The Windows 10 April 2018 Update, also known as Build 1803, introduces a new way for users to see and manage their startup items. In addition to the traditional Startup tab in Task Manager, there’s now a new interface in the Settings app that makes evaluating and disabling startup apps a breeze. Here’s how it works.
Most users know how to access the Windows Task Manager via Control-Alt-Delete or a right-click on the taskbar, but here are two even quicker ways to launch this important Windows tool via keyboard and application shortcuts.
Today’s PCs are typically powered by monster CPUs packing four or more cores, and Windows generally does a good job of divvying all of that power up between your apps. But sometimes you want just a bit more control over which processor-hungry apps should be tamed, and that’s where something called processor affinity comes in. Here’s how to restrict specific apps to individual CPU cores for better system-wide responsiveness and, for older apps, stability.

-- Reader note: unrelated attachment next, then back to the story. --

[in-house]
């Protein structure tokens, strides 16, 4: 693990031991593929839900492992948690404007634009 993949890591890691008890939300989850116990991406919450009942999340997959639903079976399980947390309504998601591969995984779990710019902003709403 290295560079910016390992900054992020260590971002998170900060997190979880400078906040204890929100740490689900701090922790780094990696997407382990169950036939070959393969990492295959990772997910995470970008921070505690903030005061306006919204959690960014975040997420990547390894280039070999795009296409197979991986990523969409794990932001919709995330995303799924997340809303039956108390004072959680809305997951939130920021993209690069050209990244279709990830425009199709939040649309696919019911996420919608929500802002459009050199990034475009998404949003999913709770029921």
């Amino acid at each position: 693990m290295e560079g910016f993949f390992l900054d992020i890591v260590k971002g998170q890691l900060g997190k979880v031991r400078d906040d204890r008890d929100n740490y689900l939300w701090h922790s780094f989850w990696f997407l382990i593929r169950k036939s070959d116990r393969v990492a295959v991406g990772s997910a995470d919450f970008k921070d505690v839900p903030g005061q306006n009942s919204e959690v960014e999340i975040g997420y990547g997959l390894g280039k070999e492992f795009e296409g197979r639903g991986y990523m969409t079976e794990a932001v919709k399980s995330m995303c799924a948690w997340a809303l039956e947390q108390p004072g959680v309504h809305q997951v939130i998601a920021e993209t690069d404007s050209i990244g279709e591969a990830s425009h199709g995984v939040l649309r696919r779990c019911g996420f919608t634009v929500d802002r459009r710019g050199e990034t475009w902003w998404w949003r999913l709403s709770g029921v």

The Windows Task Manager lets you see which programs and services are configured to load when you log in to Windows, but the identity and purpose of some of these programs is not always clear. Here’s how you can quickly find out exactly where your Windows startup programs came from and what they’re doing at boot.